After 3d-modelling my crinoline in Blender, I had to sew a dress to go with it. I decided to buy a tartan fabric of 100% wool. The aim was to sew a skirt with flounce and a long-sleeved bodice for the colder months. Since I only had 4 metres (about 4,5 yards) of fabric, there was not much room for mistakes.
I took a well-known ensemble from the Museum of London, that is also included in the second part of Patterns of Fashion, as an inspiration. It is dated to 1861-63. With the help of the measurements given in the book, I drafted my own pattern. Although the fringe helps to create the impression of a separate vest and bodice, it is all sewn in one piece (both versions existed). The sleeves of the blouse are also directly attached to it.
By lining it with a strong cotton fabric and an additional layer out of wool I already achieved a very sturdy garment. It is closed with buttons.
In contrast to the bodice, the skirt was not sewn to resemble the ensamble from the book. Instead I went with a deep flounce shown on a fashion plate. I wanted the tartan patter nto run parallel to the floor, so that the difference in length in back and fromt had to be hidden in the waistband. It is closed with hooks and eyes.
In order to prevent the hoops from showing through the fabric, I wear it over two petticoats. An additional third one is worn underneath the crinoline to provide warmth and protect from unwanted insights on windy days. The asymmetrical crinoline shape tends to tip to the front, which is prevented by wearing a small pad between crinoline and my butt.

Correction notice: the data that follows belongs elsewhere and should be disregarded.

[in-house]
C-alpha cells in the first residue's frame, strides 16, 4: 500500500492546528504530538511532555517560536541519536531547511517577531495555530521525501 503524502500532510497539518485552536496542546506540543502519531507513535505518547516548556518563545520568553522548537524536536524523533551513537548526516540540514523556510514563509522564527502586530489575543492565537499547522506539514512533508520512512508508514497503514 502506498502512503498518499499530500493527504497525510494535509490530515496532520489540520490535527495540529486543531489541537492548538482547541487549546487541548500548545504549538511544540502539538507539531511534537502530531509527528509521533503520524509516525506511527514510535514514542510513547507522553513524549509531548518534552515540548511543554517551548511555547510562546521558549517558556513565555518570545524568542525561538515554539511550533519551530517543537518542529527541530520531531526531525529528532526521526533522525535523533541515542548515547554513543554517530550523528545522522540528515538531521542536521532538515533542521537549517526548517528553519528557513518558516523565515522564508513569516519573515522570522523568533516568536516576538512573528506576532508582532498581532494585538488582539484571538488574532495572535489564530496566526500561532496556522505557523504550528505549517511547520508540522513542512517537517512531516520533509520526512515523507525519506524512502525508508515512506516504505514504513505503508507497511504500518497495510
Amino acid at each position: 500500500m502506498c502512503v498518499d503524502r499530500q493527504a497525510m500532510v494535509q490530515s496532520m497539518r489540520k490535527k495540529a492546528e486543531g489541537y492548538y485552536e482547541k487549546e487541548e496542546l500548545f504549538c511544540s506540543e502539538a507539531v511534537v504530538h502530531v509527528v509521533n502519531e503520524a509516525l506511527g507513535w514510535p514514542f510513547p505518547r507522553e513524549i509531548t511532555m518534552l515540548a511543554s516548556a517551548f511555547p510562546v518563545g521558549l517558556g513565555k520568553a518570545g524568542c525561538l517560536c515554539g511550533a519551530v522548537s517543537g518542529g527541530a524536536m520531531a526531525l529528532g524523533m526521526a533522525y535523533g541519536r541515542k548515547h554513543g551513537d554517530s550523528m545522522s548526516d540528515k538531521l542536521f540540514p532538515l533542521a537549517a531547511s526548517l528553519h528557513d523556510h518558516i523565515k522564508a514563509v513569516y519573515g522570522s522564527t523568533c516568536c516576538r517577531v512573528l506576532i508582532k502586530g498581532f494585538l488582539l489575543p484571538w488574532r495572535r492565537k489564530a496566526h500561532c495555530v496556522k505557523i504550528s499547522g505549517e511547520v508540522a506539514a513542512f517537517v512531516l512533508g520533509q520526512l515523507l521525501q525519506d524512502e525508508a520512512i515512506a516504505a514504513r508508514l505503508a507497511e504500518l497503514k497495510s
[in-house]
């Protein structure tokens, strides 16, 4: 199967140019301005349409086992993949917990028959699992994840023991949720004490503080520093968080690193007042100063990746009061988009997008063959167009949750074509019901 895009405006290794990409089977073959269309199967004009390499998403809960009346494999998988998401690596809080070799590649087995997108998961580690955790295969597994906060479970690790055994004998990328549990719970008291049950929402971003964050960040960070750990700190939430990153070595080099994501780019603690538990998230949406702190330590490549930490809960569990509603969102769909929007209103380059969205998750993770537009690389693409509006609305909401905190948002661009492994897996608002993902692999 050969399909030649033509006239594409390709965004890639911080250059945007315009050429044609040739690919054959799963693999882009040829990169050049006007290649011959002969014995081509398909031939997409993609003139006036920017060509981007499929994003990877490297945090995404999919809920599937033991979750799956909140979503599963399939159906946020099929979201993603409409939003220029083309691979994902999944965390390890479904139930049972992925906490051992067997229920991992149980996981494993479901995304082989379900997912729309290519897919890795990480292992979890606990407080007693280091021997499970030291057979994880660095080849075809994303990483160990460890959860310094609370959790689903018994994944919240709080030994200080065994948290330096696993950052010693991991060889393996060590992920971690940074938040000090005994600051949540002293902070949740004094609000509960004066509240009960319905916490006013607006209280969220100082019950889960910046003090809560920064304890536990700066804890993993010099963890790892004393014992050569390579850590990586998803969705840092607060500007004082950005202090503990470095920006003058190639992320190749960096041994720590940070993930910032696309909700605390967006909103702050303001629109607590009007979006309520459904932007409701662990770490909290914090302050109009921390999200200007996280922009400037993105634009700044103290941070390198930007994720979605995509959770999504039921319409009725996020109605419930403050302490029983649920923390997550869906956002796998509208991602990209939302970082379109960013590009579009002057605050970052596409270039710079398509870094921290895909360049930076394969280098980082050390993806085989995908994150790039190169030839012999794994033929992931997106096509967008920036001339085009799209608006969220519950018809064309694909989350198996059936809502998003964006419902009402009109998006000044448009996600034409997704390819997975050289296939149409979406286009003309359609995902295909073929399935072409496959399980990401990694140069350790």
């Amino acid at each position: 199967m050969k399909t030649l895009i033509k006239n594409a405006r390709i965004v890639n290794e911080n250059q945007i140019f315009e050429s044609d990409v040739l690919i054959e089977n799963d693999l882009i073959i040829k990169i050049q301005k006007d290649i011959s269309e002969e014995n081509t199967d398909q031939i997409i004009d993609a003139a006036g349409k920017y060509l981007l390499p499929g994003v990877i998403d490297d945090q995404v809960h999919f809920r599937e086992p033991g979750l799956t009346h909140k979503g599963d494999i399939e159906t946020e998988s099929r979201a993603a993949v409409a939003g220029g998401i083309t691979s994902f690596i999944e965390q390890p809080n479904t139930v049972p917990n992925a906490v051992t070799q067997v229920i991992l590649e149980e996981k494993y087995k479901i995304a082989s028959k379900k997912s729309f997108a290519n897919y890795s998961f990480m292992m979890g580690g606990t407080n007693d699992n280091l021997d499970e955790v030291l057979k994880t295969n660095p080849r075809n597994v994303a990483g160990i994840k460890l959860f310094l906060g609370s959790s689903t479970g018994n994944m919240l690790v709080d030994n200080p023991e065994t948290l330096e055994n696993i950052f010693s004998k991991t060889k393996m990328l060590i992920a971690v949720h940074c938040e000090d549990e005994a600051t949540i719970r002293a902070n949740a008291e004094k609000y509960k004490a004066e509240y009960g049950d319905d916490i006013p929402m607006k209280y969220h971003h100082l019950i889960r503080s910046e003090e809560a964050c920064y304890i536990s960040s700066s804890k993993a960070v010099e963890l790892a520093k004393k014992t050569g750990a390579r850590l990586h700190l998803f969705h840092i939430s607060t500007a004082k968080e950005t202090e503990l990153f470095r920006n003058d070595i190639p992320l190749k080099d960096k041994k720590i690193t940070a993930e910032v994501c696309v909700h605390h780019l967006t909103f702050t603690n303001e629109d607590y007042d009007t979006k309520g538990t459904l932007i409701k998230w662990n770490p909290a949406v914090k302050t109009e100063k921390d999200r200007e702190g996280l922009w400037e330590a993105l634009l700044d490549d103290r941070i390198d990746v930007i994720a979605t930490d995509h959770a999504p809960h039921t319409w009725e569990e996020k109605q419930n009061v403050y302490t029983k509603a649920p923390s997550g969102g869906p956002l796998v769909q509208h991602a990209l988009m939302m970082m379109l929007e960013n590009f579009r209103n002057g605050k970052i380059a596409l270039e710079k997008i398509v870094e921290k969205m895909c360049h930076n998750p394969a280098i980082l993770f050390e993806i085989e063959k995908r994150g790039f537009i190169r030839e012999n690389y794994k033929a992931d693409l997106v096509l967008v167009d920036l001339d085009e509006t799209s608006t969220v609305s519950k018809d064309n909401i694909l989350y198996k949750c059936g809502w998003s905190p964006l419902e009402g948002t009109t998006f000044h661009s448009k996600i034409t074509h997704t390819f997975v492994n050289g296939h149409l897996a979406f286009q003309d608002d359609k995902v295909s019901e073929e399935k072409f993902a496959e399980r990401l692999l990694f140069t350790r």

For the correct historical silhouette, I wear a corset over my linen chemise. In fact this one was only recently finished and worn the first time. It passed the test and I am very happy about it. Of course, I also had to sew a hat to go with the outfit.
Although the main parts of the dress were sewn with a machine, it did not save me from some handstitching here and there. By the way, I only used stitches that were possible on the early sewing machines of the period.
To sum it up, I am very happy about the dress, and I am so pleased on how photographer Franke managed to show all the details on his photos. Another huge thank-you goes to Nils, who organized the photoshoot. I am pretty sure this is only the start of a whole closet of 1860s dresses.